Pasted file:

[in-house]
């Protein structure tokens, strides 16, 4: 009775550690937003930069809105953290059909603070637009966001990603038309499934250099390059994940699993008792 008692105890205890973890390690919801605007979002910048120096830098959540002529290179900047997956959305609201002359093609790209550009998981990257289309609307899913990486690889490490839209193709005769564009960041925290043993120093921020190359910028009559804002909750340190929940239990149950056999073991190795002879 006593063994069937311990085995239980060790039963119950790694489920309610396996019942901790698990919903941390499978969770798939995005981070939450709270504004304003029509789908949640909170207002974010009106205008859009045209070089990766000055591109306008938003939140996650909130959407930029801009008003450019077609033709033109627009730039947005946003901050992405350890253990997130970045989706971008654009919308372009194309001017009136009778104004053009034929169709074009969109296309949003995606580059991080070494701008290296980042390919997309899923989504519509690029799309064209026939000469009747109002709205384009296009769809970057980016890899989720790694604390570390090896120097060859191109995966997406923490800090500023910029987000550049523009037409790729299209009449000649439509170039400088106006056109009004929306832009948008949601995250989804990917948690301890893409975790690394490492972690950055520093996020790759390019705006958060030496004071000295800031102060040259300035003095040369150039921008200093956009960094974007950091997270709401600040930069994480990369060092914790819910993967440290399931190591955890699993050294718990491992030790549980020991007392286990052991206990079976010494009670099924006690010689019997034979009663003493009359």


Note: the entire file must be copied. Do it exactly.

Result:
[in-house]
């Protein structure tokens, strides 16, 4: 009775550690937003930069809105953290059909603070637009966001990603038309499934250099390059994940699993008792 008692105890205890973890390690919801605007979002910048120096830098959540002529290179900047997956959305609201002359093609790209550009998981990257289309609307899913990486690889490490839209193709005769564009960041925290043993120093921020190359910028009559804002909750340190929940239990149950056999073991190795002879 006593063994069937311990085995239980060790039963119950790694489920309610396996019942901790698990919903941390499978969770798939995005981070939450709270504004304003029509789908949640909170207002974010009106205008859009045209070089990766000055591109306008938003939140996650909130959407930029801009008003450019077609033709033109627009730039947005946003901050992405350890253990997130970045989706971008654009919308372009194309001017009136009778104004053009034929169709074009969109296309949003995606580059991080070494701008290296980042390919997309899923989504519509690029799309064209026939000469009747109002709205384009296009769809970057980016890899989720790694604390570390090896120097060859191109995966997406923490800090500023910029987000550049523009037409790729299209009449000649439509170039400088106006056109009004929306832009948008949601995250989804990917948690301890893409975790690394490492972690950055520093996020790759390019705006958060030496004071000295800031102060040259300035003095040369150039921008200093956009960094974007950091997270709401600040930069994480990369060092914790819910993967440290399931190591955890699993050294718990491992030790549980020991007392286990052991206990079976010494009670099924006690010689019997034979009663003493009359």